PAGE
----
Travel: Climbing The Andes Mountains At The Haciendas Classic Chopard Rally, Part 2

Climbing The Andes Mountains At The Haciendas Classic Chopard Rally, Part 2

Alvaro Colombiano By Alvaro Colombiano
October 9, 2017
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Photography by Alvaro Pinzón

Last month’s article will catch you up to speed on the first half of the Haciendas Classic Chopard Rally, and this is how we completed the journey. Recall that we’d left off in the town of Jenesano to take a brief respite from the road—this is where we begin.

After our cohort of about 150 or so cars did the necessary parking lot maneuvers and began filing out of the town to the same fanfare received upon arrival, we started once again to climb the mountains on our way to Tunja, which would see us on the principal road before the last leg of the rally. After arriving in Tunja for a quick snack and gas fill, the next two hours were spent in jungled high-elevation as well as in small towns along the way, and then we reached our second stop of the day at the Suescun Hacienda, an important ranch from the colonial era that dates back about 400 years. Today it is a well-known hotel in Boyacá, and after spending 200km driving near continuously since our last stop in Tunja (remember, this 200km is not done at highway speeds or on highway straightaways either!), the hotel was the perfect place to relax and have some lunch.

Besides just a welcome break from the admittedly fun but exhausting driving, it was also an opportunity to check out more of the cars from the rally in detail. My father and I had the chance to talk to many of the owners, besides the simple pleasure of watching the rest of the cars pull into the parking area. With stomachs full and a few new friends made along the way, it was time once again for our merry band of travelers to set off. This was to be the rally’s final stage, and it was to be a timed run. Only 30km remained from Suescun Hacienda to the endpoint, the Estelar Hotel in Paipa. We were let onto the route at intervals of 30 seconds, and when our time finally arrived we were already eager to join the others at the finish.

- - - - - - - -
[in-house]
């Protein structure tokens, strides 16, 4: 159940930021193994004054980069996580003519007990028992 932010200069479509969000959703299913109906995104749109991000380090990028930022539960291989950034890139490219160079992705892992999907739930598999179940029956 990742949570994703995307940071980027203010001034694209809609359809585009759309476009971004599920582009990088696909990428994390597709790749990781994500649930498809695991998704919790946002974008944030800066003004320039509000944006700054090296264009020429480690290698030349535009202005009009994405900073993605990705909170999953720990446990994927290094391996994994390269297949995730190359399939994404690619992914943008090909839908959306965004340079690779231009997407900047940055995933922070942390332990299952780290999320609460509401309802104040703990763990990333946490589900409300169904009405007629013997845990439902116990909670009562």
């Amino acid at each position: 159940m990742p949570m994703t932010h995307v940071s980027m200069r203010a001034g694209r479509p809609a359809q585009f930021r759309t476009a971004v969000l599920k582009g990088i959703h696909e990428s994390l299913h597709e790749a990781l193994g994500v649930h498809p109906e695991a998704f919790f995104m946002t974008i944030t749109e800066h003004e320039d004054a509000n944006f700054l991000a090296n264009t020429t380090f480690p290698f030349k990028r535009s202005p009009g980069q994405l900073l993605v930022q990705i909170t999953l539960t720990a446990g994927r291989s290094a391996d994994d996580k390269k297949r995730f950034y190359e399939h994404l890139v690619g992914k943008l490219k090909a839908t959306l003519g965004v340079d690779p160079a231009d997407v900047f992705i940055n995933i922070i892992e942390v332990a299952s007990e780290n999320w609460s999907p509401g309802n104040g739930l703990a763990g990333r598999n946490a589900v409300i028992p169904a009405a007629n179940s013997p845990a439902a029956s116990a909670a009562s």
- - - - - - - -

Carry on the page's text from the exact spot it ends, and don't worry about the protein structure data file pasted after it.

The final stint took only about half an hour of driving to complete, and we arrived at the hotel around 5PM, a perfect time to take a few more photos in front of the bordering lake. It was a great environment for these purposes, but also just a nice chance to look at some of the cars up close again. For instance, the BMW E30 M3 convertible pictured is apparently the only original one in the country, as the other that used to live here was sold brought back to Europe in the recent past. We also spent more time with the Porsche Carrera RS that we’d been following in the rally earlier, and we learned a bit of its unique history. It was originally brought over about two decades ago to compete in rallies in Central America, and it was then imported to Colombia, where it is owned by a private collector. He still gives it proper exercise as evidenced by its participation in this event, and when he took the two track caps off the exhaust pipes we could hear the car’s happiness at this fact!

The wider selection didn’t disappoint either, with a great showing of vintage metal in the form of classic Jags, a smattering of Porsche 356s, Alfa Romeos of all shapes and (small) sizes, and heaps of other well-kept classics. In all, with days of driving and countless conversations centered on the world of cars we all love so much, I can’t think of something to replace the Haciendas Classic if you’re interested in the Colombian classic car scene. The only downside to the event is that it’s held every two years; here’s to 2019!

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